Miami Dolphins

Miami Dolphins coach Joe Philbin not happy with sloppy second half against Chicago Bears

Fins at 50 preview: Zach Thomas reflects on his Miami Dolphins career

In a snippet from his interview with Miami Herald sports columnist Greg Cote, former Miami Dolphins linebacker Zach Thomas speaks about outperforming expectations. On the eve of the Dolphins' 50th season, the Miami Herald will launch an interactiv
Up Next
In a snippet from his interview with Miami Herald sports columnist Greg Cote, former Miami Dolphins linebacker Zach Thomas speaks about outperforming expectations. On the eve of the Dolphins' 50th season, the Miami Herald will launch an interactiv

Miami Dolphins coach Joe Philbin was steamed. And it had nothing to do with the cramped, sweaty visiting locker room at Soldier Field.

Philbin had just watched his Dolphins put together a second half as inept as their first half was impressive in a 27-10 preseason loss to the Bears.

“It has to be better,” Philbin said late Thursday, adding later: “We had a lot of penalties and turned the ball over. That’s not the way we want to play football, for sure.”

Here’s just how deflating the Dolphins’ finish was.

Miami in the final two quarters: outscored 23-0 and outgained 216-112. It turned the ball over four times and didn’t have a takeaway.

The second-line stats were even worse. In the first half — when the starters looked like a potential playoff team — the Dolphins averaged 5.9 yards per offensive play and 4.5 yards per carry, while limiting Chicago to 4.9 and 3.1, respectively.

After halftime, the script flipped.

The Bears gained 5.5 yards per play, including a staggering 5.9 on the ground. The Dolphins averaged 3.5 and 2.8.

McLeod Bethel-Thompson threw two ugly interceptions. Josh Freeman threw one, too. And Mike Gillislee lost a fumble that Philbin, unprompted, ripped in his postgame news conference.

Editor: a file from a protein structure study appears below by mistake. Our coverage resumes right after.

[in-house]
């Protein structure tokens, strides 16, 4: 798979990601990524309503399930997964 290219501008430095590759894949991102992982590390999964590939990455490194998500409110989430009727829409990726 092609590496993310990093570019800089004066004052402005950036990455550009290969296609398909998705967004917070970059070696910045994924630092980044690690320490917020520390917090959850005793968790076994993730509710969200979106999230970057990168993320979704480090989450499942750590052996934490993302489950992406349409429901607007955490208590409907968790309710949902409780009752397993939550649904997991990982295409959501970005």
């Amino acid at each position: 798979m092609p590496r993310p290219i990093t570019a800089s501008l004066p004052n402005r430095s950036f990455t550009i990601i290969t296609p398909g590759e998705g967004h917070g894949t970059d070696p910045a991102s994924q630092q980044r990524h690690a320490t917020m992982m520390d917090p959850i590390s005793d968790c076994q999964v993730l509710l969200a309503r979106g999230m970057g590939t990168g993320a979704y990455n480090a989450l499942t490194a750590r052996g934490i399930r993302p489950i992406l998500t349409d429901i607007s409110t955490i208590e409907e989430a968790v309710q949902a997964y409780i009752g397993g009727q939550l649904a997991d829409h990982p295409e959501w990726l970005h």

“As I said to the team after the game, he was carrying the ball in the wrong arm,” Philbin said. “There’s a time to move the ball to his right hand. It’s the first fundamental that we teach if you’re a football player with the Miami Dolphins, and the first thing we practice every single day. Those kind of mistakes, they’ll beat you.”

The second-half smackdown was thorough enough to concern even those not prone to overreaction.

“I don’t want to start panicking now, because it is quite early, but that’s the way the league is,” defensive end Cameron Wake said. “You have to play a full 60 minutes, no matter who’s out there. Their threes vs. our threes, that’s just the reality of the business. You’ve got to go out there and win the down, win the series, win the quarter, win the half. We had opportunities to finish the half off. We didn’t. Again, that’s something we have to look at.”

It’s a given that a few of the players responsible for Thursday night’s eyesore will be thrust into an unexpected role at a critical time this season. Injuries are inevitable in football.

Thursday was a reminder of that. Chris McCain and Jordan Tripp, linebackers expected to see the field from scrimmage this fall, both left with ankle injuries.

McCain’s appears minor; he sent out optimistic and encouraging posts on Twitter late Thursday. But Tripp could miss significant time; he left the locker room on crutches and in a walking boot.

Other takeaways from late Thursday:

▪ There was tempered optimism that the team’s guard situation isn’t as dire as the first two weeks of training camp suggested.

Billy Turner and Dallas Thomas got plenty of exercise; they were on the field for 33 and 24 snaps, respectively. The first-team line played together for just 17 snaps. The reviews at guard were mostly positive because, aside from a holding penalty by Turner, they were largely invisible.

“I thought our protection overall was relatively good in the first half,” Philbin said.

Said center Mike Pouncey: “You can’t really tell in just 17 plays if that problem’s solved. We’ll see how the preseason goes as we start to get more snaps during the game.”

▪ Will Davis was more relieved than anything after surviving his first game post-ACL surgery.

The third-year corner, who logged 32 defensive snaps, said of his knee: “It stayed alive. It held up, and I was happy about it. ... I was definitely relieved. It was a breakthrough to see how it would hold up.”

Related stories from Miami Herald

  Comments